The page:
The SEC approved a plan to increase regulation of money market mutual funds. The 3-2 vote adopted both approaches outlined in the SEC’s proposal last summer: a floating net asset value and redemption fees and limitations for certain funds -- plus an enhanced disclosure regime. ABA has opposed this plan, arguing that enhanced disclosures alone would be sufficient to protect MMFs and that the new rules will limit the usefulness of the funds.
Institutional prime MMFs, including institutional municipal funds, will be required to have a floating net asset value, instead of the current practice of fixing the NAV at $1 per share. Government and retail MMFs would be exempt from this requirement. For all prime funds, should weekly liquid assets fall below 30% of total assets, MMF boards would be allowed to impose up to a 2% liquidity fee on redemptions and stop redemptions for up to 10 days. The SEC also added new daily online disclosures, as well as additional reporting and diversification requirements.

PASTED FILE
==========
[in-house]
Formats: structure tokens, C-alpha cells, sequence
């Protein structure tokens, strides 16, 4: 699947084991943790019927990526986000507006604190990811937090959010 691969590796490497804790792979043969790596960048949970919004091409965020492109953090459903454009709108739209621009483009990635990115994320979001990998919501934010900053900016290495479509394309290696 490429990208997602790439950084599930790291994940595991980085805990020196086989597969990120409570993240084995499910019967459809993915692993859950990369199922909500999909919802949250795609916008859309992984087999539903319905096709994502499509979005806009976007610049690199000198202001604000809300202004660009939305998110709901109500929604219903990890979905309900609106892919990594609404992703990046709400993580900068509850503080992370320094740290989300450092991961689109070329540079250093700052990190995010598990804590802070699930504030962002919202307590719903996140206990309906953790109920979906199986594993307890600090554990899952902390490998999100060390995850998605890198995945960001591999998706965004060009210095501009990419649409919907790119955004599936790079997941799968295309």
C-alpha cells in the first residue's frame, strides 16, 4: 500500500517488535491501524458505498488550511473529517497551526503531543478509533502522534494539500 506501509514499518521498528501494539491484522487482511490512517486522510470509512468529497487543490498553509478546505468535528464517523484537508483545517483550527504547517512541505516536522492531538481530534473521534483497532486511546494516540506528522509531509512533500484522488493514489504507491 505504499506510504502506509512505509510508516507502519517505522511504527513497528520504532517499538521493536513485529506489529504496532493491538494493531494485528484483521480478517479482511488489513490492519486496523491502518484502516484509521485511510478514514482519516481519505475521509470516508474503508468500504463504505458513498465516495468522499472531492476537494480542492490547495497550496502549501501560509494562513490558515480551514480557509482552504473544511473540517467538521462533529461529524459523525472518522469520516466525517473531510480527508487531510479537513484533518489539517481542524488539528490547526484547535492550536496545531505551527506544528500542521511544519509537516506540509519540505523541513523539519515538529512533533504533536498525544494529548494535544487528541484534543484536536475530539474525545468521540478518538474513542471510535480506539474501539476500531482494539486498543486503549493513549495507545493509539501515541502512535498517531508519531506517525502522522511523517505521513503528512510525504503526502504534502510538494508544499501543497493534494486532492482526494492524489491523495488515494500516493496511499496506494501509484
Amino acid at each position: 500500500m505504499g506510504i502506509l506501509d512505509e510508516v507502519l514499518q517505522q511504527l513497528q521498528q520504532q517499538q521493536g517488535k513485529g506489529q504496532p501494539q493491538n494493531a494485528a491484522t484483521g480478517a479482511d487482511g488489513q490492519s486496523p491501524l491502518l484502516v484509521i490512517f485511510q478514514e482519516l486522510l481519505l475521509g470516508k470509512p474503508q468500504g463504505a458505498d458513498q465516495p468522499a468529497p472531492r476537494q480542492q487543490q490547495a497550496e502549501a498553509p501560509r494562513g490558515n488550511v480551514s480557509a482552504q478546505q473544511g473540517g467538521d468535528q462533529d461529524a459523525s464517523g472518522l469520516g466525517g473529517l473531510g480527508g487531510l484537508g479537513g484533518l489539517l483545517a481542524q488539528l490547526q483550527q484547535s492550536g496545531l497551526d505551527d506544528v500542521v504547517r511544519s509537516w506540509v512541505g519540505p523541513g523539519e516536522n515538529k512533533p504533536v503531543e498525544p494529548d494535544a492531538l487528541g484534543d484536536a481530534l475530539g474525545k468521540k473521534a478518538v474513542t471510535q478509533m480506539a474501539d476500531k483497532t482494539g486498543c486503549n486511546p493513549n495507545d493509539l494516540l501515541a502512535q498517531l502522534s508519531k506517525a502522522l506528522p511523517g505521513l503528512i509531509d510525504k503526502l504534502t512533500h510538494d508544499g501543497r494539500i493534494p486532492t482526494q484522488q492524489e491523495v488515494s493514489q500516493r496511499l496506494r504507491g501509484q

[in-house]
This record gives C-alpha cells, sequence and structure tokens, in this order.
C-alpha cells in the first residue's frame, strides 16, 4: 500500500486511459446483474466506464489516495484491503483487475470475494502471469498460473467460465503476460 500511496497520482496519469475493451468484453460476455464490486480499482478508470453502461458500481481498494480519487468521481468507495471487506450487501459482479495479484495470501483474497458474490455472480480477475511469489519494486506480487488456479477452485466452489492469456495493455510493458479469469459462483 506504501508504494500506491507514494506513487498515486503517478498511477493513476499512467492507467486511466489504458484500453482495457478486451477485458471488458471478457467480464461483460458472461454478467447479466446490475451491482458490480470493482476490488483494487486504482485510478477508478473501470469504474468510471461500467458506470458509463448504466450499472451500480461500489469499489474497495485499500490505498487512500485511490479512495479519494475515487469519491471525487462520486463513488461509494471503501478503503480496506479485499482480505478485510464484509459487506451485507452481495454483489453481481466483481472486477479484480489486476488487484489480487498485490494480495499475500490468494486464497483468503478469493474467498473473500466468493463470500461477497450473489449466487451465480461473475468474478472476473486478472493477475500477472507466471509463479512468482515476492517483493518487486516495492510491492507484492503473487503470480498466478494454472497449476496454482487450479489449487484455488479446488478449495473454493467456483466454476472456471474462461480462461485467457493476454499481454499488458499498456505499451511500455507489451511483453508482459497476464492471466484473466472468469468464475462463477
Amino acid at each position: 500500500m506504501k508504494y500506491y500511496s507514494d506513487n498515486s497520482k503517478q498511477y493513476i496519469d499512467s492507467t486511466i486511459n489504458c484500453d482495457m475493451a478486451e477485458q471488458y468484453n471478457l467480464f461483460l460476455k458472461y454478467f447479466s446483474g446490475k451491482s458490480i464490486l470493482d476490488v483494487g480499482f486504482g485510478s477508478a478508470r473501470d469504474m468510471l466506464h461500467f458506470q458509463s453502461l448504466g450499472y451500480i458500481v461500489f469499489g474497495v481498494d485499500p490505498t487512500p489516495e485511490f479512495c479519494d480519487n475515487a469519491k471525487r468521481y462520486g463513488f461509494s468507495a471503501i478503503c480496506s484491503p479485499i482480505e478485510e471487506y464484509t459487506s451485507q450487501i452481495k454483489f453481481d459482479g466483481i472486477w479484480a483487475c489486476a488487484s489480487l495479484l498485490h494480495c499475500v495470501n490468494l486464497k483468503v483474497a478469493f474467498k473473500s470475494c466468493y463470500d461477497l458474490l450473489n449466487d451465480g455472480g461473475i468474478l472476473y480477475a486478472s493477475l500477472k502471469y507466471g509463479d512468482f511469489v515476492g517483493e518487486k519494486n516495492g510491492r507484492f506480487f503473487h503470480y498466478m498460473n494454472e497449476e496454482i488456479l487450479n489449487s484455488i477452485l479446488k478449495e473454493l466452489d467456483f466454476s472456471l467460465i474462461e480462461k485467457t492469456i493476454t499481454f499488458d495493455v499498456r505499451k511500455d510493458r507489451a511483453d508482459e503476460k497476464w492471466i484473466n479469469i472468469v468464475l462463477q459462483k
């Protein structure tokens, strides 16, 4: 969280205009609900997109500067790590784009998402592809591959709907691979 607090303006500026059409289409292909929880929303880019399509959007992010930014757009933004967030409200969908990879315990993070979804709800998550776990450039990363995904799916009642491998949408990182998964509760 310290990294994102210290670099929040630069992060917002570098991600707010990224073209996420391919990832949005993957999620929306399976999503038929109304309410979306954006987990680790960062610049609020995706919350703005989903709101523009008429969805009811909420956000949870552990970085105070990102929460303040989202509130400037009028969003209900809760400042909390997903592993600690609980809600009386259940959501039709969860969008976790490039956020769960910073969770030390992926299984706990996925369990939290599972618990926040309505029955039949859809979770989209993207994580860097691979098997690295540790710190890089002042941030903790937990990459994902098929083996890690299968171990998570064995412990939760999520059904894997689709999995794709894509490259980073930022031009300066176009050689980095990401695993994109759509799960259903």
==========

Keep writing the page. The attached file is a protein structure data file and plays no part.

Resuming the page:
“We’re disappointed that the final rule gives insufficient weight to the need for liquidity and stability of principal that drives this market,” said ABA VP Cris Naser. “Bank fiduciaries and corporate trustees have long invested client assets in money market mutual funds. Unfortunately, legal, regulatory or contractual considerations may now limit their ability to do so.”
The floating NAV and new fees and gates take effect two years after publication in the Federal Register, while the new reporting requirements take effect 9-18 months after publication. Meanwhile, the IRS proposed regulations to adjust MMF investors’ tax reporting requirements under a floating NAV.
Read the final rule.
Read the IRS proposal.